Because of the sidecut on skis, the width will vary along its length and the dimensions will often be shown on the skis specifications in a three number format. This refers to the width at the widest point at the tip, the width at the narrowest point underfoot and lastly the width at the widest point at the tail.

This gives you the width profile of the ski and will also hint at the level of sidecut.

Narrow skis are more suitable for carving on piste and in combination with camber hold a turn on a hard piste. They are easier to learn on but don’t provide much float in deep powder. Super wide skis (120mm+ underfoot) are specifically designed for skiing powder and in combination with rocker at the tip and tail (possibly full rocker), will give the ski plenty of float in deep snow. However they won’t give much grip or hold on a hard packed piste.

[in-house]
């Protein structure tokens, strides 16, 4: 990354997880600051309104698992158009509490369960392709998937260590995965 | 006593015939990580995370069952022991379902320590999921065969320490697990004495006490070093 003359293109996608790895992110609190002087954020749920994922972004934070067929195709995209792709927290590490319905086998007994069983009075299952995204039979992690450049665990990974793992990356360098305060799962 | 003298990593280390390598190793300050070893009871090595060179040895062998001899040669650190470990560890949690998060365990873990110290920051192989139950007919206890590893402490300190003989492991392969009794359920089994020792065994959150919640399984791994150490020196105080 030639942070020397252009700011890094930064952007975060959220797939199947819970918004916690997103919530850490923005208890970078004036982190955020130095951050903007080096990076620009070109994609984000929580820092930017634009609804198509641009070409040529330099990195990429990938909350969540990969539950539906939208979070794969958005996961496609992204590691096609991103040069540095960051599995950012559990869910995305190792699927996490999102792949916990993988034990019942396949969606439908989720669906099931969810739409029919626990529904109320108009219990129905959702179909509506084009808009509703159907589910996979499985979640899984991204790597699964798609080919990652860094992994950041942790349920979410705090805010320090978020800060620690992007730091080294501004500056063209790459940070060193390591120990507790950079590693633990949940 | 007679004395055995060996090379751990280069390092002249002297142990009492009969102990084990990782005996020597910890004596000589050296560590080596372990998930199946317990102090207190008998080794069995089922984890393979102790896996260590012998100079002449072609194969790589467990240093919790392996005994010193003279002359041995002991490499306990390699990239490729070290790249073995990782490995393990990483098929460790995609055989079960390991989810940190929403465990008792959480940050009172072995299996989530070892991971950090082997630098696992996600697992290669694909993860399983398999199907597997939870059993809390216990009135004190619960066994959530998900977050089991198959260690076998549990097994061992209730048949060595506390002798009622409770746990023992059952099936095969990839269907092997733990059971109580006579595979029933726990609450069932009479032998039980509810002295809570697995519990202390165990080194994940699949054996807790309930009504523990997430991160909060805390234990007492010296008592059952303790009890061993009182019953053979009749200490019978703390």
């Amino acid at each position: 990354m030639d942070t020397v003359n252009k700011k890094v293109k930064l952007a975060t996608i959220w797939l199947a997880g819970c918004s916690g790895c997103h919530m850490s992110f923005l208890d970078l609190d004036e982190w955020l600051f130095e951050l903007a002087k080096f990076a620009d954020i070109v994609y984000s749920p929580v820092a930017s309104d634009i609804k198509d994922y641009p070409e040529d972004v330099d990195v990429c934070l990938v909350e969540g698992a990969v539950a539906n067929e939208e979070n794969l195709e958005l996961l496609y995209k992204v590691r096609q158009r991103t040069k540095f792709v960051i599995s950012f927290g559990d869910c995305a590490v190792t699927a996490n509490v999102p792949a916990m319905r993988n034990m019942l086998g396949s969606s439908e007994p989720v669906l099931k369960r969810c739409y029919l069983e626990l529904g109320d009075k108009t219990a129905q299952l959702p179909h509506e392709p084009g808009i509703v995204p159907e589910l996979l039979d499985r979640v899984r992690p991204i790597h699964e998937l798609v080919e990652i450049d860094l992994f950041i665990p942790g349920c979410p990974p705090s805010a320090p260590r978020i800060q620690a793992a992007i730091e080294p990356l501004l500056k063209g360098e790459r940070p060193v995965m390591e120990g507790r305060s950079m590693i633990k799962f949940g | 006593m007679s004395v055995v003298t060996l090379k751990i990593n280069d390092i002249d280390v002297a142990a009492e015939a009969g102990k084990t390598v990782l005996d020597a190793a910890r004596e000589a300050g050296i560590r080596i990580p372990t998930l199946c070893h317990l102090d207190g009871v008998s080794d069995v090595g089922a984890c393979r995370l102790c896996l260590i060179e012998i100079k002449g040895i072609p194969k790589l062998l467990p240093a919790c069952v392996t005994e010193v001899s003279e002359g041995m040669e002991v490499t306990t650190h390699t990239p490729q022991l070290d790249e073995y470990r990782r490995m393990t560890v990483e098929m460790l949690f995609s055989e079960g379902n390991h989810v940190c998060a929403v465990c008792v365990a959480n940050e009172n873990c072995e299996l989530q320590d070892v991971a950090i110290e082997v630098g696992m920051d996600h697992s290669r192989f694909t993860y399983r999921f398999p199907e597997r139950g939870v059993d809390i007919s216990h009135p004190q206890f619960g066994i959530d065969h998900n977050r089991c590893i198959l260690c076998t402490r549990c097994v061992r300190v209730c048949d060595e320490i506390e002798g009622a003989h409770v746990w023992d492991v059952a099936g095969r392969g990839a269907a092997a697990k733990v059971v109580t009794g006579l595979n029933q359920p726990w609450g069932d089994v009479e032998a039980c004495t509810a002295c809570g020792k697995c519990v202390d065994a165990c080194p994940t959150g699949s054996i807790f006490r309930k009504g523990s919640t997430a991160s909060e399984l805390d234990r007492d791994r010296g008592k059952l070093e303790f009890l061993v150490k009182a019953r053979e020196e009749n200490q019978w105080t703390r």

Benefits of wider skis

  • The wider the ski, the more float you will get when skiing in deeper snow.
  • May offer a more versatile performance in mixed snow conditions.
  • Best suited to skiing off-piste, powder snow.

Benefits of narrower skis

  • Easy to learn on.
  • Transition between turns will be quicker.
  • Easier to hold an edge in a turn.
  • May be faster.
  • Better grip in hard or icy conditions (in conjunction with camber)
  • Best suited to skiing on piste and ski racing.

Skis with a width in the middle of the overall range will tend to have versatile performance across a variety of conditions.

What Size Skis Do I Need?

To help steer you towards the correct ski size, I have compiled the following table. Please use this table as a guide only, as some skiers may prefer a very different dynamic from their skis. Be sure to consult the ski manufacturers specifications and recommendations and listen to advise from the ski shop.